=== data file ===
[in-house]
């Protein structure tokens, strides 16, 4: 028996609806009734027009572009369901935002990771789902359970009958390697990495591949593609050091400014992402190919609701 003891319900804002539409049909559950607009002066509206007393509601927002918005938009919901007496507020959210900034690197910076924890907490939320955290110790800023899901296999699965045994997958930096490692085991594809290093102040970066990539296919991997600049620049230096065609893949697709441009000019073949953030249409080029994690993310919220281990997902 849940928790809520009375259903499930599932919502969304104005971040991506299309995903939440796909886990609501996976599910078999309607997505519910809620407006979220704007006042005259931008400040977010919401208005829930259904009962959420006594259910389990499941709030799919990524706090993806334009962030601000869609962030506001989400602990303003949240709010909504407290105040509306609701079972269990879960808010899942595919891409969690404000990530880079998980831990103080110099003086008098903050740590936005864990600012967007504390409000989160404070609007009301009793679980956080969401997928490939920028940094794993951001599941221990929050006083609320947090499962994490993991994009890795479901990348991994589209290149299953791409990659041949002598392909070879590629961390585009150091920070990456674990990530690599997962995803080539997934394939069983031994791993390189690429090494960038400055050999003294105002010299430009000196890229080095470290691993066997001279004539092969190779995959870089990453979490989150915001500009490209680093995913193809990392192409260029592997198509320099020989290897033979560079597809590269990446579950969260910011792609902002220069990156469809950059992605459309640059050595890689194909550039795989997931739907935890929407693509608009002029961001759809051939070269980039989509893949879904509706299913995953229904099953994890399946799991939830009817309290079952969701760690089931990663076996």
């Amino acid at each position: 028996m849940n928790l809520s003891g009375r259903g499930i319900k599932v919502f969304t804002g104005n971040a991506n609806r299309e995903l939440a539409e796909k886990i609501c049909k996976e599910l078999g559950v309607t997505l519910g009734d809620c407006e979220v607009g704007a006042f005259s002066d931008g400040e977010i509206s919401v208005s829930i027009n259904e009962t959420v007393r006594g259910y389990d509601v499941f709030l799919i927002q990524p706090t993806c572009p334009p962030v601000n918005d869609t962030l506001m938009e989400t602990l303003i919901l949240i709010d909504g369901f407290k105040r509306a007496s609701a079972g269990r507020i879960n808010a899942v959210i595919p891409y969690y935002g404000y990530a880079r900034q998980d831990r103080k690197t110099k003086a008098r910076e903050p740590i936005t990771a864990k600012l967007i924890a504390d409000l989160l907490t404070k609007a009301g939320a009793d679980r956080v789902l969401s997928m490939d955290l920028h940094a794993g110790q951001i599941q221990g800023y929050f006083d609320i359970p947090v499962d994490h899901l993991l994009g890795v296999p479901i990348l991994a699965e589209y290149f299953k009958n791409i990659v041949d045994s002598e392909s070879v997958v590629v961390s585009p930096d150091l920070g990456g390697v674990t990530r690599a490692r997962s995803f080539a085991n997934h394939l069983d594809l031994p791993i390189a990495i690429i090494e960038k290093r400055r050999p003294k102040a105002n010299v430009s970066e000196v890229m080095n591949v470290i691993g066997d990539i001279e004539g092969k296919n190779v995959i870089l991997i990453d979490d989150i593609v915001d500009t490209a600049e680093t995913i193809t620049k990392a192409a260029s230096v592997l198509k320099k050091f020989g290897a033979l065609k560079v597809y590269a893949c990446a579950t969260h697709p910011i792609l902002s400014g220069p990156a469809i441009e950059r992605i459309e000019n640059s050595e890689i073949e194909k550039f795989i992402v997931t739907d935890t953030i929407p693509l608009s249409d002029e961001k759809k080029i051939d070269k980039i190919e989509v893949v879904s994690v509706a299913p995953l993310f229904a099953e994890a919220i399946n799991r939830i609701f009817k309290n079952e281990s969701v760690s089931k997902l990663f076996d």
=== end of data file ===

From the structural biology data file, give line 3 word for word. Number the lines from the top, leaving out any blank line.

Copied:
């Amino acid at each position: 028996m849940n928790l809520s003891g009375r259903g499930i319900k599932v919502f969304t804002g104005n971040a991506n609806r299309e995903l939440a539409e796909k886990i609501c049909k996976e599910l078999g559950v309607t997505l519910g009734d809620c407006e979220v607009g704007a006042f005259s002066d931008g400040e977010i509206s919401v208005s829930i027009n259904e009962t959420v007393r006594g259910y389990d509601v499941f709030l799919i927002q990524p706090t993806c572009p334009p962030v601000n918005d869609t962030l506001m938009e989400t602990l303003i919901l949240i709010d909504g369901f407290k105040r509306a007496s609701a079972g269990r507020i879960n808010a899942v959210i595919p891409y969690y935002g404000y990530a880079r900034q998980d831990r103080k690197t110099k003086a008098r910076e903050p740590i936005t990771a864990k600012l967007i924890a504390d409000l989160l907490t404070k609007a009301g939320a009793d679980r956080v789902l969401s997928m490939d955290l920028h940094a794993g110790q951001i599941q221990g800023y929050f006083d609320i359970p947090v499962d994490h899901l993991l994009g890795v296999p479901i990348l991994a699965e589209y290149f299953k009958n791409i990659v041949d045994s002598e392909s070879v997958v590629v961390s585009p930096d150091l920070g990456g390697v674990t990530r690599a490692r997962s995803f080539a085991n997934h394939l069983d594809l031994p791993i390189a990495i690429i090494e960038k290093r400055r050999p003294k102040a105002n010299v430009s970066e000196v890229m080095n591949v470290i691993g066997d990539i001279e004539g092969k296919n190779v995959i870089l991997i990453d979490d989150i593609v915001d500009t490209a600049e680093t995913i193809t620049k990392a192409a260029s230096v592997l198509k320099k050091f020989g290897a033979l065609k560079v597809y590269a893949c990446a579950t969260h697709p910011i792609l902002s400014g220069p990156a469809i441009e950059r992605i459309e000019n640059s050595e890689i073949e194909k550039f795989i992402v997931t739907d935890t953030i929407p693509l608009s249409d002029e961001k759809k080029i051939d070269k980039i190919e989509v893949v879904s994690v509706a299913p995953l993310f229904a099953e994890a919220i399946n799991r939830i609701f009817k309290n079952e281990s969701v760690s089931k997902l990663f076996d």